“The impact of artificial intelligence on society is superior to that of any other technological application, and it is natural that its development and use come into conflict, at least apparently, with a plurality of rights and freedoms, including the right to privacy. However, I have no doubt that technology, including artificial intelligence, represents the best possible vaccine against certain possible technological drifts, including those of artificial intelligence.
All in all, it is a question of the by design and by default logic around which it is built much of the European discipline regarding privacy. Design and develop artificial intelligences taking the right to privacy as a constraint is not only possible but probably helps to make these technologies better.
The story of ChatGPT I think it’s there to show that dialogue is the key to governing the future of algorithms, AI and robots: today ChatGPT, which is only the tip of the AI iceberg, after our intervention is more respectful of people’s rights and freedoms without any sacrifice in terms of performance. There is still a long way to go, but a meeting point is possible”.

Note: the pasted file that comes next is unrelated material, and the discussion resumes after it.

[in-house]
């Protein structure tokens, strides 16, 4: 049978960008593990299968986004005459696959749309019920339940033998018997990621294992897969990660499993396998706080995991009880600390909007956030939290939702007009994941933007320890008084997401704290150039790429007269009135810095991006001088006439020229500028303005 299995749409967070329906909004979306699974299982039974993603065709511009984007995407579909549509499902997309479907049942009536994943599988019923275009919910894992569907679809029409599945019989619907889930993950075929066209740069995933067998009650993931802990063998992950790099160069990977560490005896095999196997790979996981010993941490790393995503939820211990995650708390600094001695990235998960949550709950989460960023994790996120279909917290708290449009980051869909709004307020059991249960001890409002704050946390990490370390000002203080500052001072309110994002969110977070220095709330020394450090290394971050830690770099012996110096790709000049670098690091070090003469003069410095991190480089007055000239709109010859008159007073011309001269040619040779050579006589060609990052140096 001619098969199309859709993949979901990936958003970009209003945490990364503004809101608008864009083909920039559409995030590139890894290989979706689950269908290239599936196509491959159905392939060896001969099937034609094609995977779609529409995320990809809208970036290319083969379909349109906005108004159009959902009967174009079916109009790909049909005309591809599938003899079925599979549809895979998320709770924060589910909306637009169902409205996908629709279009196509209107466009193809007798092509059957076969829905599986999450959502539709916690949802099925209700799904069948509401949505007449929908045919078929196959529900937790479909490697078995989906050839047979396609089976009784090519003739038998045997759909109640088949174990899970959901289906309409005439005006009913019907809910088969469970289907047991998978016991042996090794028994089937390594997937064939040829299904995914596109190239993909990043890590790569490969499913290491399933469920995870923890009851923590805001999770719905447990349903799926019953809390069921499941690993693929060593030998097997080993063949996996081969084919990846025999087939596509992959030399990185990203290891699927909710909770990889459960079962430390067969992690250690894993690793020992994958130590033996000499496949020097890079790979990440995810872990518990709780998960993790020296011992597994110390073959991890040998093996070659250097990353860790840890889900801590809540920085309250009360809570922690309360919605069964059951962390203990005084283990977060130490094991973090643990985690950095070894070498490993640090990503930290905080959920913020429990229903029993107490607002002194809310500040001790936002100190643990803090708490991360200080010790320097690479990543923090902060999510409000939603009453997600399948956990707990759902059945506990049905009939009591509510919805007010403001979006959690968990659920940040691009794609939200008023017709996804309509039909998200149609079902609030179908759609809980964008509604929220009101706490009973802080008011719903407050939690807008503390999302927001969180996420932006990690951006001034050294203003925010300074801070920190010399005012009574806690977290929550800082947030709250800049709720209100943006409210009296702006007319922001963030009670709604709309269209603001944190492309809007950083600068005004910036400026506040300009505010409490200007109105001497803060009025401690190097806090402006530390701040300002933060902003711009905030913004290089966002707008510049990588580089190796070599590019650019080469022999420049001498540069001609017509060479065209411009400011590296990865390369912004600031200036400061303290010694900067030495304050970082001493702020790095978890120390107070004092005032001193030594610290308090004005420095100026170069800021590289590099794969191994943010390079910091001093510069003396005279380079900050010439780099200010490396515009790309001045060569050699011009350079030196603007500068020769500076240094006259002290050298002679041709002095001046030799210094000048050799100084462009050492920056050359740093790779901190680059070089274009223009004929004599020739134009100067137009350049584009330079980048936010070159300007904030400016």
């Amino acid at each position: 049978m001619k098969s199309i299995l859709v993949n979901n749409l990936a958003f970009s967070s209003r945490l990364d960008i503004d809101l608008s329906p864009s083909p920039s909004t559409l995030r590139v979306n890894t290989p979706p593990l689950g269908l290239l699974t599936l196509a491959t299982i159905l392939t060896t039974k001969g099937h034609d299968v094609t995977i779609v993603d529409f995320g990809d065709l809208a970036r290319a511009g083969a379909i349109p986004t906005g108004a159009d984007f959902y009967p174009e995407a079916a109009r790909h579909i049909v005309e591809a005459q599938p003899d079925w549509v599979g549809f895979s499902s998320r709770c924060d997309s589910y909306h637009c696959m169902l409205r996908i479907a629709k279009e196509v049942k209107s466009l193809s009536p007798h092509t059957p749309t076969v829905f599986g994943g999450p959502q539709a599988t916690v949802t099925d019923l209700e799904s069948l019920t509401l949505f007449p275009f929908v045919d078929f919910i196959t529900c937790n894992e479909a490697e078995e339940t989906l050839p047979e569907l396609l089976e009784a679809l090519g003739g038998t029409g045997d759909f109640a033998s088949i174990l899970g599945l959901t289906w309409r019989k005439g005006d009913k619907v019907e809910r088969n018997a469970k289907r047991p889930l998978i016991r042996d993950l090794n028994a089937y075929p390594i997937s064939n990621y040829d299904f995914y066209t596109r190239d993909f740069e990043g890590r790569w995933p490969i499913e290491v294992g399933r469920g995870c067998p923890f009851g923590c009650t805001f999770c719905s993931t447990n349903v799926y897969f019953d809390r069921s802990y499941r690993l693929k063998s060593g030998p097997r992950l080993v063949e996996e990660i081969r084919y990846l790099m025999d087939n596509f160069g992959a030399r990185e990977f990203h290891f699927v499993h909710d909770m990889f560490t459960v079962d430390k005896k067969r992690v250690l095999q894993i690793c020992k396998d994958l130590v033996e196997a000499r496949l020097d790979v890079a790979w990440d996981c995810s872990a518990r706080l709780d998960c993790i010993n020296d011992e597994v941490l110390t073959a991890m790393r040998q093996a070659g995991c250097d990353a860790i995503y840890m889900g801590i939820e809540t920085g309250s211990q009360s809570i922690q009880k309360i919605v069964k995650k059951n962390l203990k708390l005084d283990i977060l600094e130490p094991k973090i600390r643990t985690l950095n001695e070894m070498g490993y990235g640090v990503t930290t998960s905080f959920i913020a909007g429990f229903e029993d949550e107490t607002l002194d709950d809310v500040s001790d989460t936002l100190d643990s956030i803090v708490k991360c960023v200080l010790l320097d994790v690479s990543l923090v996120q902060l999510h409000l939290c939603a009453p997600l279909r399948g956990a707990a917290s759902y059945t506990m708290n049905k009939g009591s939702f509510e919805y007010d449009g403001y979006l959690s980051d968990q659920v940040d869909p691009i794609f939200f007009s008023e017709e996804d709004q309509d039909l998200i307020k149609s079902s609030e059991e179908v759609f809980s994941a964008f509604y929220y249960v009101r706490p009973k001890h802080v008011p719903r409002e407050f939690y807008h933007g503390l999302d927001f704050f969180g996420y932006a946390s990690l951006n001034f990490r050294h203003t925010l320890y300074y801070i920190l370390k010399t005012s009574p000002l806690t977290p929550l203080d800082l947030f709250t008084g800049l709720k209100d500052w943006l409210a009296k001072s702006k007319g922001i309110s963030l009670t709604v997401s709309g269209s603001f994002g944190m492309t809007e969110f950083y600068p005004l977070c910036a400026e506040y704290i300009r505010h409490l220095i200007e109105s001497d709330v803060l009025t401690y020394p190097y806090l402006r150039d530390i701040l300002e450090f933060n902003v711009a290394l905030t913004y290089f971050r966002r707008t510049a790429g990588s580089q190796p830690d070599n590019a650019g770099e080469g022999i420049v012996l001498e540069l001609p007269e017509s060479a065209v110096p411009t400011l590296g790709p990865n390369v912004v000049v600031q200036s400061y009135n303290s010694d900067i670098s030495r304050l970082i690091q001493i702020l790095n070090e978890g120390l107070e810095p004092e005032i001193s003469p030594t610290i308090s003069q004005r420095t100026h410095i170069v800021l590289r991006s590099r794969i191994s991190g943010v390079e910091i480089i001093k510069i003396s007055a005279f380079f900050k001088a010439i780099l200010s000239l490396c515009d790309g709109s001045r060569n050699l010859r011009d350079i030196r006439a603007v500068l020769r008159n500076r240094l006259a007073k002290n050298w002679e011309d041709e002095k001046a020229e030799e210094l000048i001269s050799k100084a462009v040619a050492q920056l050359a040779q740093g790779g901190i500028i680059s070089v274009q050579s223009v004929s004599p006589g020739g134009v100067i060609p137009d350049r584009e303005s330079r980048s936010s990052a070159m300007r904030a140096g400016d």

An interesting case occurred in Portugal in 2021: the Instituto Nacional de Estatística (Portuguese Istat) carried out an online census, not clearly indicating which questions the answer was optional for. Furthermore, as it was reconstructed by the investigation of the Portuguese guarantor (Cnpd), the statistical institute did not properly evaluate the impact that the questionnaires could have had on citizens’ privacy, considering that the data left the European territory to transit through legislations that are not compatible with European legislation. So the organization was fined.